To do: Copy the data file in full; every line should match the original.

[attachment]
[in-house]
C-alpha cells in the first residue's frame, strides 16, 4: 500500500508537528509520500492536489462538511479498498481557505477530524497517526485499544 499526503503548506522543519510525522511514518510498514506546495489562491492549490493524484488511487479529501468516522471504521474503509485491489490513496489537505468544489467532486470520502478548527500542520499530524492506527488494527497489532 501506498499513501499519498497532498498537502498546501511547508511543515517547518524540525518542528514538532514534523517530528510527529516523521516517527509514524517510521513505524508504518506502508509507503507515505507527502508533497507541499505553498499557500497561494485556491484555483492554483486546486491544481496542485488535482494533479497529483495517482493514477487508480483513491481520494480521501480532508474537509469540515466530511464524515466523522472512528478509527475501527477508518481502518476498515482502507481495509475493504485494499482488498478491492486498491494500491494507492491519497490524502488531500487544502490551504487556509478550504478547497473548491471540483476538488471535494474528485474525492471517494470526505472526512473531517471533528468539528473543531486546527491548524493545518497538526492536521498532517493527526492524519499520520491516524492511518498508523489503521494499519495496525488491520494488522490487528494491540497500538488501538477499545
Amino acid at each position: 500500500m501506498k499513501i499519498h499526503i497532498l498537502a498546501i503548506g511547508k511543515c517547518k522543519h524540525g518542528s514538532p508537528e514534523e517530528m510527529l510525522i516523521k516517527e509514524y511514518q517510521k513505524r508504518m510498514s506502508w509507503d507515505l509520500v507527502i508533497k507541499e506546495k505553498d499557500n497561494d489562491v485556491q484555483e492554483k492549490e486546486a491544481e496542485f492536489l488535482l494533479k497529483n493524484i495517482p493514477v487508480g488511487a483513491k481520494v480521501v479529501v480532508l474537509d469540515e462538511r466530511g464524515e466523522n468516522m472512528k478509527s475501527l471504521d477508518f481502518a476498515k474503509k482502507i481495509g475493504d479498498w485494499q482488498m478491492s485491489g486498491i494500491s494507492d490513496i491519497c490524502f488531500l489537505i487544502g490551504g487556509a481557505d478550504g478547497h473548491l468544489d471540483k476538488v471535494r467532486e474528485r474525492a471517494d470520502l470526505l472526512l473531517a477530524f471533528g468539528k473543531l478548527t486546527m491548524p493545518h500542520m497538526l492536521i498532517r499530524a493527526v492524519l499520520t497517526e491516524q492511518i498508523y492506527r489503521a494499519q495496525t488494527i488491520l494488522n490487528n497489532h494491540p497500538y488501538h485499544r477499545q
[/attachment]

[in-house]
C-alpha cells in the first residue's frame, strides 16, 4: 500500500508537528509520500492536489462538511479498498481557505477530524497517526485499544 499526503503548506522543519510525522511514518510498514506546495489562491492549490493524484488511487479529501468516522471504521474503509485491489490513496489537505468544489467532486470520502478548527500542520499530524492506527488494527497489532 501506498499513501499519498497532498498537502498546501511547508511543515517547518524540525518542528514538532514534523517530528510527529516523521516517527509514524517510521513505524508504518506502508509507503507515505507527502508533497507541499505553498499557500497561494485556491484555483492554483486546486491544481496542485488535482494533479497529483495517482493514477487508480483513491481520494480521501480532508474537509469540515466530511464524515466523522472512528478509527475501527477508518481502518476498515482502507481495509475493504485494499482488498478491492486498491494500491494507492491519497490524502488531500487544502490551504487556509478550504478547497473548491471540483476538488471535494474528485474525492471517494470526505472526512473531517471533528468539528473543531486546527491548524493545518497538526492536521498532517493527526492524519499520520491516524492511518498508523489503521494499519495496525488491520494488522490487528494491540497500538488501538477499545
Amino acid at each position: 500500500m501506498k499513501i499519498h499526503i497532498l498537502a498546501i503548506g511547508k511543515c517547518k522543519h524540525g518542528s514538532p508537528e514534523e517530528m510527529l510525522i516523521k516517527e509514524y511514518q517510521k513505524r508504518m510498514s506502508w509507503d507515505l509520500v507527502i508533497k507541499e506546495k505553498d499557500n497561494d489562491v485556491q484555483e492554483k492549490e486546486a491544481e496542485f492536489l488535482l494533479k497529483n493524484i495517482p493514477v487508480g488511487a483513491k481520494v480521501v479529501v480532508l474537509d469540515e462538511r466530511g464524515e466523522n468516522m472512528k478509527s475501527l471504521d477508518f481502518a476498515k474503509k482502507i481495509g475493504d479498498w485494499q482488498m478491492s485491489g486498491i494500491s494507492d490513496i491519497c490524502f488531500l489537505i487544502g490551504g487556509a481557505d478550504g478547497h473548491l468544489d471540483k476538488v471535494r467532486e474528485r474525492a471517494d470520502l470526505l472526512l473531517a477530524f471533528g468539528k473543531l478548527t486546527m491548524p493545518h500542520m497538526l492536521i498532517r499530524a493527526v492524519l499520520t497517526e491516524q492511518i498508523y492506527r489503521a494499519q495496525t488494527i488491520l494488522n490487528n497489532h494491540p497500538y488501538h485499544r477499545q